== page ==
31 March 2022

Embracing the Vows

How do I say how I feel on my journey? For seven years, I have been listening and discerning during this part of my life. I have had great insights, and experienced moments of frustration and fear. I have a sense of hope, and the certainty that Christ is with me, and inviting me to live and be a herald of the Gospel. As a friar, I am working at ensuring Christ is my centre always, and not myself. I am moving beyond fear, beyond looking at the unknown blankly, beyond my comforts. I am moving deeper into the reality that the joy of the Gospel calls me to.

Friar Nelson posing at Greccio Friary’s staircase.

I know I must embrace this time with hope as this is a key sign of joy. I must embrace this time with faith as this is central to the Gospel. I must embrace this time with love as love is the face of Christ I meet in each of my brother friars, and in creation and every place the friars live.

As I prepare for my Solemn Profession, I am glad to have this time to go back to the moment when I was first called to this journey. In reflecting on the call of Moses, Abraham, Mother Mary, John the Baptist and St Francis, I realised that we are called in different and unique ways.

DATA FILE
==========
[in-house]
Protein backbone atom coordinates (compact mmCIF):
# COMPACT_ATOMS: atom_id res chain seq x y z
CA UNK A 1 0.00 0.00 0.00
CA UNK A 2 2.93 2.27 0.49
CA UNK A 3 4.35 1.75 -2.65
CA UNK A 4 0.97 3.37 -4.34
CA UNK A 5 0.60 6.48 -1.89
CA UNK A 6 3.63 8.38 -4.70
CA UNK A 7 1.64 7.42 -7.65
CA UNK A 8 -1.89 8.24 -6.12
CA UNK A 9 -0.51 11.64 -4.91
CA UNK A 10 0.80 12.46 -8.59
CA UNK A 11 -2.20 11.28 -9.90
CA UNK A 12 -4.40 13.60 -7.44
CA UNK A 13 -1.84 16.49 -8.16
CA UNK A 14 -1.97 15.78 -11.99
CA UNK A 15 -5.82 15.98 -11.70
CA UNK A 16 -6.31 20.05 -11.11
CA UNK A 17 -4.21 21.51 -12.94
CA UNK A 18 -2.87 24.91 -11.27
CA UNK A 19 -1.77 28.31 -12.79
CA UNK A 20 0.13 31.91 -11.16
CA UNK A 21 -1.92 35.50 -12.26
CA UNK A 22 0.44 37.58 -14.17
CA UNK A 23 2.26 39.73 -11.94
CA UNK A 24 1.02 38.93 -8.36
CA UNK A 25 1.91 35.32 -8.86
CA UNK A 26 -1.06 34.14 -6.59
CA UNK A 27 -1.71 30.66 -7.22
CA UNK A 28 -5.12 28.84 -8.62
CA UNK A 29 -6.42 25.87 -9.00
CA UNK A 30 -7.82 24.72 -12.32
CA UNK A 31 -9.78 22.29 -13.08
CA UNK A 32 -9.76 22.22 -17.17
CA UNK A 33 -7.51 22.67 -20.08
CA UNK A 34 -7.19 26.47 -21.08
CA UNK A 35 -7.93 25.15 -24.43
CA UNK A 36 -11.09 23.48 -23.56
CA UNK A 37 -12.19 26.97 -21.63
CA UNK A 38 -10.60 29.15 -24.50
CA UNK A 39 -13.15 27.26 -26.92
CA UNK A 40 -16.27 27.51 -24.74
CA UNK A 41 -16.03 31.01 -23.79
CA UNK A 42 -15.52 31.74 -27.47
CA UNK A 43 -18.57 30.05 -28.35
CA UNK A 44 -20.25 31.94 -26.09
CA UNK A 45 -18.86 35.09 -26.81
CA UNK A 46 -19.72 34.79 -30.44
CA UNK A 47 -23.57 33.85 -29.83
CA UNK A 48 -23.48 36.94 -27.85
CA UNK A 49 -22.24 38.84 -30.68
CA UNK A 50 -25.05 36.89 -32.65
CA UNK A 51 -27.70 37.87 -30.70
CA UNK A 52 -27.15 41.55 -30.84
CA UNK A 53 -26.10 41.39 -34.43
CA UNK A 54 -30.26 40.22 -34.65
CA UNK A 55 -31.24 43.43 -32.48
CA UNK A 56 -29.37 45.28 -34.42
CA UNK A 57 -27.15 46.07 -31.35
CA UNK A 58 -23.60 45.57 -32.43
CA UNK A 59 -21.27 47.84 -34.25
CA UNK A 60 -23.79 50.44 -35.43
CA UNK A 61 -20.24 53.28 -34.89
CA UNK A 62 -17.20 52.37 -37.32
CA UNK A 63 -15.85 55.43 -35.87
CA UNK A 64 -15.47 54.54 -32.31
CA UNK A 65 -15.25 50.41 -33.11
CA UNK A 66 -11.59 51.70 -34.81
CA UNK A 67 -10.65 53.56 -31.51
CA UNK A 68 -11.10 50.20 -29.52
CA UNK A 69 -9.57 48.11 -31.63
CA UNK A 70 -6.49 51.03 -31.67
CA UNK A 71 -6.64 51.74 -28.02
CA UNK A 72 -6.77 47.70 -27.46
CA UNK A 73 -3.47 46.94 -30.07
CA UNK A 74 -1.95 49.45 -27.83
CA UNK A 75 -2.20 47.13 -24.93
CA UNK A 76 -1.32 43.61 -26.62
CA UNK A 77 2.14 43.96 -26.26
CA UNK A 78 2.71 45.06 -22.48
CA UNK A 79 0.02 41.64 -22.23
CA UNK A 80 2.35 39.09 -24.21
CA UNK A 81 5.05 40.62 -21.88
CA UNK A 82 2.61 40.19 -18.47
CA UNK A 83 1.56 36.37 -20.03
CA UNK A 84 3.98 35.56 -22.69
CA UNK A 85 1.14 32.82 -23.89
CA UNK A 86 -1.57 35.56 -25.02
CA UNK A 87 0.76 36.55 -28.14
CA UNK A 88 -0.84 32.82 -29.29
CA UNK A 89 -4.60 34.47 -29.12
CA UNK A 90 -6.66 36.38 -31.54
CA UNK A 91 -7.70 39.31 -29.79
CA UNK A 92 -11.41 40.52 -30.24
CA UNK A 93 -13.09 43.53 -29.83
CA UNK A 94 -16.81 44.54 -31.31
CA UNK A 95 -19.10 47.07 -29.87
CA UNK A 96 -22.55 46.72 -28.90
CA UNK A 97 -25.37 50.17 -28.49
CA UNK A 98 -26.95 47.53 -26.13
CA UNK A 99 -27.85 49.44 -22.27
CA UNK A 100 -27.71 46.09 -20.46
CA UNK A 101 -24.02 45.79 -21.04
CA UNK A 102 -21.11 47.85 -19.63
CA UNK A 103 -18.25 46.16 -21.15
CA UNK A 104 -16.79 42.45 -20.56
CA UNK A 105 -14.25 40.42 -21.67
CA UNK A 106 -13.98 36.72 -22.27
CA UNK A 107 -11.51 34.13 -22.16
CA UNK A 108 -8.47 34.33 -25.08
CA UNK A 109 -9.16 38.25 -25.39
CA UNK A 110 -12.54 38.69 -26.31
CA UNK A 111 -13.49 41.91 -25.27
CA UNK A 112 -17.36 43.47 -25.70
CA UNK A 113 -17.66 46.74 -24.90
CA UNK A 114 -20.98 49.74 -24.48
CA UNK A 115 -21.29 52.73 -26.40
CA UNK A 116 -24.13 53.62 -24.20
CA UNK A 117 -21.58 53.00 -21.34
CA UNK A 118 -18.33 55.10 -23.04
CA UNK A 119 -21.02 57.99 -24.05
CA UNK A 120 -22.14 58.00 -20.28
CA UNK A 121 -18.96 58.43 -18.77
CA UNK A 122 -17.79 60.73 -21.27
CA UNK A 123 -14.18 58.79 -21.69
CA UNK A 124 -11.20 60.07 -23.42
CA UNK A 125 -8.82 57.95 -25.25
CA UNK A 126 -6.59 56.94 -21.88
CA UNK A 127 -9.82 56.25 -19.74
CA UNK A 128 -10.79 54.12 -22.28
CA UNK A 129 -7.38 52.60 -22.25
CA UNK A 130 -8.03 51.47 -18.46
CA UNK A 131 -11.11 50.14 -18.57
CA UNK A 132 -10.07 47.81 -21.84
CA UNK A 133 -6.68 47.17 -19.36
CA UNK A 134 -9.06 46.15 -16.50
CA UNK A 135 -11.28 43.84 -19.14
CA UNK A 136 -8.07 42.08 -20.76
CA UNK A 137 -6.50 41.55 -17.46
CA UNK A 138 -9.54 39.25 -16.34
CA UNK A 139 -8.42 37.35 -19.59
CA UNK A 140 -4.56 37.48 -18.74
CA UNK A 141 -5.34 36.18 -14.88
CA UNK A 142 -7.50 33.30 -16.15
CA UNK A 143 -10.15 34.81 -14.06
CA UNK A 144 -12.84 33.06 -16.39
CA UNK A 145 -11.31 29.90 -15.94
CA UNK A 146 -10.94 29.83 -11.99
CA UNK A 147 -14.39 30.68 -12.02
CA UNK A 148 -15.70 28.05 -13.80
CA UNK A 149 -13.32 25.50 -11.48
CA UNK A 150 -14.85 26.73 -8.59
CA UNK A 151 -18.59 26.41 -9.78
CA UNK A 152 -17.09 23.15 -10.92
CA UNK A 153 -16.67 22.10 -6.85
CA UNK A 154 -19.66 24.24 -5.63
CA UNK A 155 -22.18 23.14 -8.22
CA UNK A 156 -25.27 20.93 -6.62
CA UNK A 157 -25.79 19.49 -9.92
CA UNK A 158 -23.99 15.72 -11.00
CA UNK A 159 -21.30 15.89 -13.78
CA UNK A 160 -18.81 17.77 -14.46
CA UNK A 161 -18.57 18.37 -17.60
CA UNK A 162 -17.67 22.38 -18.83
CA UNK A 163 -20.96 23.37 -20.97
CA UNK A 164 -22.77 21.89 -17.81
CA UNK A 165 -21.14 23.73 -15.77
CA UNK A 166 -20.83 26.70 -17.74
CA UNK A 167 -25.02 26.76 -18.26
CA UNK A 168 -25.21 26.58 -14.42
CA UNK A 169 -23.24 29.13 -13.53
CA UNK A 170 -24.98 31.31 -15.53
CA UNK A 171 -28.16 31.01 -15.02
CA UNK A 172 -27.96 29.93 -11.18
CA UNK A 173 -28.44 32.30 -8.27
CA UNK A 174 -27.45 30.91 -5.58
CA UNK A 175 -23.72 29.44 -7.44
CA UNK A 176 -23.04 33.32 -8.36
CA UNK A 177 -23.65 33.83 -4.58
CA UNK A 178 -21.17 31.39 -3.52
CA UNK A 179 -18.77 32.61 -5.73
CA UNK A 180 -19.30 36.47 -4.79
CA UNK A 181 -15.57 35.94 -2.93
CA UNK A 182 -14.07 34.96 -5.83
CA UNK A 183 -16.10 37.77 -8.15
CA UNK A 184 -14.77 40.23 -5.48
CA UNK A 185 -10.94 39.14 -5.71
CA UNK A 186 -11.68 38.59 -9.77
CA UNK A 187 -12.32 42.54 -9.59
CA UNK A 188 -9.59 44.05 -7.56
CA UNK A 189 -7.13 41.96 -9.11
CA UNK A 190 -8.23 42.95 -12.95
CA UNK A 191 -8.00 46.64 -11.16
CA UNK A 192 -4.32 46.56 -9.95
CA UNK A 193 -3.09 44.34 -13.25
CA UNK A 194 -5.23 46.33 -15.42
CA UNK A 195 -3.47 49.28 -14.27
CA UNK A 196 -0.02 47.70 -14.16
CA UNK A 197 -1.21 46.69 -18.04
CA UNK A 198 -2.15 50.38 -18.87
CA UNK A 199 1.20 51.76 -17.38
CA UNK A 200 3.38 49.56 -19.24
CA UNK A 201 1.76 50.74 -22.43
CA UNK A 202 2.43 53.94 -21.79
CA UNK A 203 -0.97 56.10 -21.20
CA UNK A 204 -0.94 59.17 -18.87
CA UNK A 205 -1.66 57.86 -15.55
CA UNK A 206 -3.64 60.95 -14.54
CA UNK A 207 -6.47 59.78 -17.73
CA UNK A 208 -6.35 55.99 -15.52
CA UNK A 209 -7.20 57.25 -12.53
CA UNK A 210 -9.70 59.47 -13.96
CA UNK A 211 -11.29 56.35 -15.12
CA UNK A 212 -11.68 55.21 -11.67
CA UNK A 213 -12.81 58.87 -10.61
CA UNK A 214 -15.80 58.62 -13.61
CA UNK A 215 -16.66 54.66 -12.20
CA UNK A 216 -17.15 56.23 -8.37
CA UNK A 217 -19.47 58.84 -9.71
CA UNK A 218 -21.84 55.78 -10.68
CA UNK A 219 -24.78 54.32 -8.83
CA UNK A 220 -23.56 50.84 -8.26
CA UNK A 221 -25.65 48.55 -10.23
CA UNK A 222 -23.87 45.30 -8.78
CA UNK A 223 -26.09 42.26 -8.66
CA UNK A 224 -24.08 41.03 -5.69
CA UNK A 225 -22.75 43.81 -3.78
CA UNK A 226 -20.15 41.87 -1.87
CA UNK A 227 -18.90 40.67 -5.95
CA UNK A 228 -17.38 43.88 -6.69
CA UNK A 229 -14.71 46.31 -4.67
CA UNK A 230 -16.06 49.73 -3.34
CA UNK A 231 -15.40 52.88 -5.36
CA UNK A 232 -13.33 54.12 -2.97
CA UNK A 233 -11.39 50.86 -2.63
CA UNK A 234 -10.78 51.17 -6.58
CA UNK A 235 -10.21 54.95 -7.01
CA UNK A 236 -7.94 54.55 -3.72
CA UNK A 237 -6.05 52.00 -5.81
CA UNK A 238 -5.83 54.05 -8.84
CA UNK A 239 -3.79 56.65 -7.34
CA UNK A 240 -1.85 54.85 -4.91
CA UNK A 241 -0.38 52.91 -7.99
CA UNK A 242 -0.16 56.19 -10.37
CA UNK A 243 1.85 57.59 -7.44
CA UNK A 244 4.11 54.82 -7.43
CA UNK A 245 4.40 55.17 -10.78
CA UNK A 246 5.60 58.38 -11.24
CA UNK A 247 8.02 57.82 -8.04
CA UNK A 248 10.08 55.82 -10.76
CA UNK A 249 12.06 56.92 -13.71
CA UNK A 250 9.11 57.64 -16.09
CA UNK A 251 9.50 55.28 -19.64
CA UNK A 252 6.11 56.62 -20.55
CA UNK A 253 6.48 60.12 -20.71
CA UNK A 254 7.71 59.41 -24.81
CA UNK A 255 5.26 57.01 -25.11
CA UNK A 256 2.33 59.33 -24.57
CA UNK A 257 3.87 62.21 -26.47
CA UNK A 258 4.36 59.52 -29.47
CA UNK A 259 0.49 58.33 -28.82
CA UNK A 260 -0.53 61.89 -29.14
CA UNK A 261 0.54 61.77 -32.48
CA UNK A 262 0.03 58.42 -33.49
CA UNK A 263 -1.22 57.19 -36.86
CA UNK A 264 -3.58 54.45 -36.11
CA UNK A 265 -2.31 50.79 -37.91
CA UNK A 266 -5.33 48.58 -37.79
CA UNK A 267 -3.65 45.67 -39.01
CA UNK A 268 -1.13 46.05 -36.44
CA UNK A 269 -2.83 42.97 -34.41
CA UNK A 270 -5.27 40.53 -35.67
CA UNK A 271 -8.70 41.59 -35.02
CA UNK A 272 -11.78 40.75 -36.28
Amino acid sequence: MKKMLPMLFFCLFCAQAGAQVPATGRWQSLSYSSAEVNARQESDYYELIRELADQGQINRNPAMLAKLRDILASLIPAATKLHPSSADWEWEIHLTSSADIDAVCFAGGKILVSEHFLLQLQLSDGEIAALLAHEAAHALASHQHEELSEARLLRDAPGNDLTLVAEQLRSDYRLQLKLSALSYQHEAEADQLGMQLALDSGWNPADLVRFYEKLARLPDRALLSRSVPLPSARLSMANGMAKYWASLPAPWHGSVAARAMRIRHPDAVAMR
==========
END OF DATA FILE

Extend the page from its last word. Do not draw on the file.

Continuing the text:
I will promise the vows of poverty, chastity and obedience, and now I know that these formidable– sounding promises are meant to be liberating and not restrictive, even though they mean living within certain boundaries.

Bread freshly baked by Friar Nelson.

For me, poverty is best expressed in trying to live modestly, in not getting attached to or obsessed with material possessions, and in attempting to live a life of generous service to others, putting their needs before mine. I see celibate chastity as sharing generously with the people with whom I live and work, and promoting the idea that the deepest kind of intimacy involves reverencing and respecting others as whole persons, not just an exchange of bodily fluids.

As for obedience, there was a time when I defined obedience in a very narrow way, thinking that becoming a friar meant giving up my own will, and regarding the directives of the community’s leaders as the will of God. I have come to understand that the Franciscan vow of obedience is about giving public witness to the importance of listening and responding to God’s call. In other words, the vow of obedience expresses our Christian conviction that it’s not about me. Being a follower of Jesus means dying to ourselves and living for God.

Friar Nelson Evarinus OFM

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